On the play, Chad Greenway faked a blitz from the left side of the defensive line. At the snap, he sprinted to the right flat to cover. Griffen dropped from defensive end into coverage as safety Harrison Smith dropped deep. Bradford saw Griffen but thought he could get the ball past him.
Griffen was an outstanding high school running back. He’s a remarkable athlete. Once the ball was in the air, the Rams were in trouble. Griffen intercepted and scooted down the right sideline to the end zone, shaking off a tackler.
Greenway put his hand in the air, the touchdown, when Griffen was still 20 yards from the end zone. Griffen’s teammates know how talented he is.
Tampa-2 defenses are known for predictability. That play was the latest example of Leslie Frazier and Alan Williams’ ability to mix up coverages and looks this year. And it was the latest of Griffen’s plays that justified the team’s patience with him when he was known for throwing wild parties and underachieving.
Another fascinating week awaits.
The Wolves face Miami and Oklahoma City. The Vikings travel to Houston to face the Texans, who allowed 105 yards to Colts running back Vick Ballard on Sunday.
I’ll be on 1500espn today, Wednesday, Thursday and Friday at 2:05 p.m., and on WJON in St. Cloud at 7:15 each morning to talk sports. You can follow me on Twitter at @Souhanstrib.

Pondering Ponder Again

Posted by: Jim Souhan Updated: December 9, 2012 - 6:07 PM

You can look at it as a positive, that the Vikings' running game and defense were strong enough on Sunday that they rarely needed to throw the ball.

Or you can look at it realistically and say that quarterback Christian Ponder continues to regress.

Sunday, he completed 11 of 17 passes, which is fine, but he threw for just 91 yards against a defense stacked up to stop Adrian Peterson. He took just one sack, but almost fumbled while foolishly trying to throw the ball away on a play that could have turned into a game-turning fumble.

He threw one awful interception into triple coverage. And he continued to look skittish in the pocket.

His post-game press conference lasted less than two minutes, because we have nothing left to ask him and he has nothing left to say.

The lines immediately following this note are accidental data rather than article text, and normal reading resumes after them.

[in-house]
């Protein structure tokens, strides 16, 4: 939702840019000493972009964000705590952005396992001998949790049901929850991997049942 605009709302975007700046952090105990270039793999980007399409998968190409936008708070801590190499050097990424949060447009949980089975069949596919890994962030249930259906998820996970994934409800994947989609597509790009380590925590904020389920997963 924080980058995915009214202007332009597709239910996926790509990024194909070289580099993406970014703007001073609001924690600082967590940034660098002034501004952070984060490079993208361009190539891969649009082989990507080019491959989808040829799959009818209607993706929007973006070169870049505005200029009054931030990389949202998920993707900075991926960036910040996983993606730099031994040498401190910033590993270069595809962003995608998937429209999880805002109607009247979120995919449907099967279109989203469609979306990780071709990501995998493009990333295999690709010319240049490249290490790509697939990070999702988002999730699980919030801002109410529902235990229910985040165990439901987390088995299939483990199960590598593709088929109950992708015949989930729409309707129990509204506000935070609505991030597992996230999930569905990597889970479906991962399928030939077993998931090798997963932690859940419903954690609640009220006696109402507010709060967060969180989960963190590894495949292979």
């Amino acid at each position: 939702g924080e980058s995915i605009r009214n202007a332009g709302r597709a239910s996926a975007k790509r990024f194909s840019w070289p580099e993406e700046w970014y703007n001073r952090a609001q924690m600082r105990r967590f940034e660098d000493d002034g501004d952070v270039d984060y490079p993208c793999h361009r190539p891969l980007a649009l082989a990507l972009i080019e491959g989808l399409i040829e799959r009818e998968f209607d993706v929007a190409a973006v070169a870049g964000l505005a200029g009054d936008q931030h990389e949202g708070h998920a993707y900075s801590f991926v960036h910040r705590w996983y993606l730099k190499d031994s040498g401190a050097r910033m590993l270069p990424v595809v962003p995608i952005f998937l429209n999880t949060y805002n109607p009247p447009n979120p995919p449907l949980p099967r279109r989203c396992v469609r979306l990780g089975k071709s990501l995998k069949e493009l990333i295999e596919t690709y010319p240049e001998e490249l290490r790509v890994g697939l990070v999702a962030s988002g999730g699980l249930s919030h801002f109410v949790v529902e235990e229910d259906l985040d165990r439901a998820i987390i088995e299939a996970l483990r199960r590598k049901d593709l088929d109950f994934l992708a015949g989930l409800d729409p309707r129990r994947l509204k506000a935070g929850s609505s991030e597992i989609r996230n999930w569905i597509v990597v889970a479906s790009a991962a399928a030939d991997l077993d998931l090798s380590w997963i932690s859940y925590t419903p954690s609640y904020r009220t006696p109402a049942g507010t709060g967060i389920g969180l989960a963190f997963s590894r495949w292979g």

He's a nice guy, if that sort of thing matters to you. He really is. He's accountable and friendly and honest and all that good stuff. But he's playing lousy football.

If there was a positive development in the passing game, it was that there were a few Michael Jenkins sightings on Sunday. He caught four of the five passes thrown his direction. With Kyle Rudolph catching zero passes, Jenkins at least helped move the chains a few times.

My Monday column is about what the victory meant for the team and Leslie Frazier.

I'll be on WJON in St. Cloud on Monday at 7:15, and on 1500ESPN at 2:05 p.m. with Reusse & Mackey.

Please follow me on Twitter at @Souhanstrib.

 

What a whipping

Posted by: Jim Souhan Updated: October 25, 2012 - 11:27 PM

My column deals with the details of the whipping the Vikings took on Thursday night.

Here, I"ll address a few other topics.

-The Vikings had been remarkably healthy this season. Even Adrian Peterson had played in every game after underdoing major knee surgery in the offseason. Their luck changed Thursday, when cornerback Chris Cook suffered a broken wrist.

Secondary depth and talent had been one of the reasons for the Vikings' 5-2 record. That depth is gone now.

-If the Vikings wanted to think of themselves as a playoff team, they needed to capitalize on all of their winnable games. Playing at home on a short week against a losing team should have given them an opportunity to go 6-2, giving them some margin for error during the difficult second half of the schedule.

Now they're 5-3. Their victories are against an awful Jacksonville team, a very good 49ers team, the woeful Lions, the not-very-good Titans and the fast-falling Cardinals.

They'll need to go at least 4-4 in the second half to have a chance to make the playoffs, and they'll have to beat some good teams to achieve that. Their remaining games: at Seattle, Detroit, at Chicago, at Green Bay, Chicago, at St. Louis, at Houston and Green Bay.

That's not easy sledding even for a good team.